Peter de Langen: +31 (0) 6 11 76 88 77   Jordi Caballé: +34 629 546 150



COMMENT: The development plan for Hong Kong Port, released December 2014, makes interesting reading for port planners and developers; my compliments to all stakeholders including the consultant BMT Asia Pacific, writes Peter de Langen.
The development plan emphasises Hong Kong’s continued role as a gateway to South China, but also acknowledges that its share of total volumes in this market will continue to decline. Further, it focuses on shifting South China cargo from road to barge, for cost reasons and to reduce the environmental impact of the port activities.
Next, it identifies a market segment (international transshipment) as driver of volume growth, and crucially without inflated forecasts: overall forecasted growth is around 1.5% per year. Finally, it concludes that additional terminal capacity is not an attractive development option. Note that Hong Kong economically-speaking is located in one of the most vibrant parts of the world. Ports in less privileged locations announce higher growth forecasts and start investing, usually public, money on that basis.
However, as an outsider, two issues caught my attention in the Hong Kong report. First, the development plan does not explicitly take an ‘evolutionary’ perspective which in my experience can help ‘frame’ the development plan: Hong Kong, like London, New York and most other world cities, became world cities because of the presence of a port. Hong Kong’s status as largest port serving South China fuelled the growth of trading activities, with very high mark-ups, generating great wealth in Hong Kong.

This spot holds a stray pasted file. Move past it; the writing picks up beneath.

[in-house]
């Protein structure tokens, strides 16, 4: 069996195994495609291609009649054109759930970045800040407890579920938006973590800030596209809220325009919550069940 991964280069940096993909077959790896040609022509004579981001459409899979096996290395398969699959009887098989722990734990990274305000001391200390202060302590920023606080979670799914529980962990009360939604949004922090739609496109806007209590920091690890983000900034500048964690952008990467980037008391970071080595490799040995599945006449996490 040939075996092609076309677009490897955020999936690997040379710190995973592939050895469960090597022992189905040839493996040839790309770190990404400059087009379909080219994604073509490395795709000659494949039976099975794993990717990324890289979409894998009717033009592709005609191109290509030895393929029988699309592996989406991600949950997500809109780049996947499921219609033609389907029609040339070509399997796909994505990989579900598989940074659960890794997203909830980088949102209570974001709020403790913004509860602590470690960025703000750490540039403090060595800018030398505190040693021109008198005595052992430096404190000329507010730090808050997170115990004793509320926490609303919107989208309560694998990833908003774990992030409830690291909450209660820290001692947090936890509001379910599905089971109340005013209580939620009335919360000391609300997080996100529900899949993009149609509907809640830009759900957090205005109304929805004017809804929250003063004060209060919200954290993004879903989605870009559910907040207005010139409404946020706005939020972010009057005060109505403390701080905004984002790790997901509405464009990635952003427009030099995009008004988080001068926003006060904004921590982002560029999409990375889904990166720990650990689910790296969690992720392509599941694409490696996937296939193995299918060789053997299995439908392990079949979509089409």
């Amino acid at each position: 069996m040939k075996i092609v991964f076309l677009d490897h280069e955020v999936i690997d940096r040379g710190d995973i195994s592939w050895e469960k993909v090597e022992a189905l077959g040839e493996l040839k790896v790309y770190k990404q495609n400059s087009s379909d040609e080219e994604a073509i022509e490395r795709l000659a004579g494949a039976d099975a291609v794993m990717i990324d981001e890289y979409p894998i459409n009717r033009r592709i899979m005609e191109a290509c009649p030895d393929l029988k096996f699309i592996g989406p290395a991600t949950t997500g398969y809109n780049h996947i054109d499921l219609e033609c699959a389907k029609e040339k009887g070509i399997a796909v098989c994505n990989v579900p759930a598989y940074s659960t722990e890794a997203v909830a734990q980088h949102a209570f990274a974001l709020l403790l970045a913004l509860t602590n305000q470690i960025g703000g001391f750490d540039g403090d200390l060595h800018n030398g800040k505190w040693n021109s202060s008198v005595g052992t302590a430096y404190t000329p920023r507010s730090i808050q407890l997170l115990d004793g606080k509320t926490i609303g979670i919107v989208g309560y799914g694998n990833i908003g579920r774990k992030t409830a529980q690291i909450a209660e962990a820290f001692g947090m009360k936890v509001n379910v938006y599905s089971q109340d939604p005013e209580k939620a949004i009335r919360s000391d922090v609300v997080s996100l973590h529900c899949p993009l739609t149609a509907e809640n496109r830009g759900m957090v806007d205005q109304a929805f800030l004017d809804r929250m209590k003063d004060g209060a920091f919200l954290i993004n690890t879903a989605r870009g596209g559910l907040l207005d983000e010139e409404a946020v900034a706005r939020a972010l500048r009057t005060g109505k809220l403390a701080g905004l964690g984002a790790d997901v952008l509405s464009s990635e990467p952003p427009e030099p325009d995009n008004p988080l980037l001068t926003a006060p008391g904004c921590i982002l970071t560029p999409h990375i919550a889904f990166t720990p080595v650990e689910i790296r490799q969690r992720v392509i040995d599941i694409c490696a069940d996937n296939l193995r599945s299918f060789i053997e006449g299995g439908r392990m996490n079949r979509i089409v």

As a result of this, wages are now relatively high and land is scarce. The decline in market share of port throughput is simply part of the transformation process of the regional economy. The key challenge for Hong Kong is to continue to nurture the less visible port related activities in logistics and trade.
The second issue is the projected evolution of capacity of the existing facilities. The current capacity in the Kwai Tsing Container Basin is 21.7m and is projected to reach 23.4m in 2030. In my view, that seems unrealistically low. Larger ships, a higher share of international transshipment, a higher share of barge transport to South China, advances in supply chain planning, and the increasing role of inland ports as extended gates combined with the next generation of more productive terminal equipment and planning systems promote higher productivity.
What would the impact on capacity be if half of the terminals were modernised before 2030? Given the position of Hong Kong, an alternative view could be that the port should aim for significant productivity growth in the next 15 years, rather than accepting the status quo.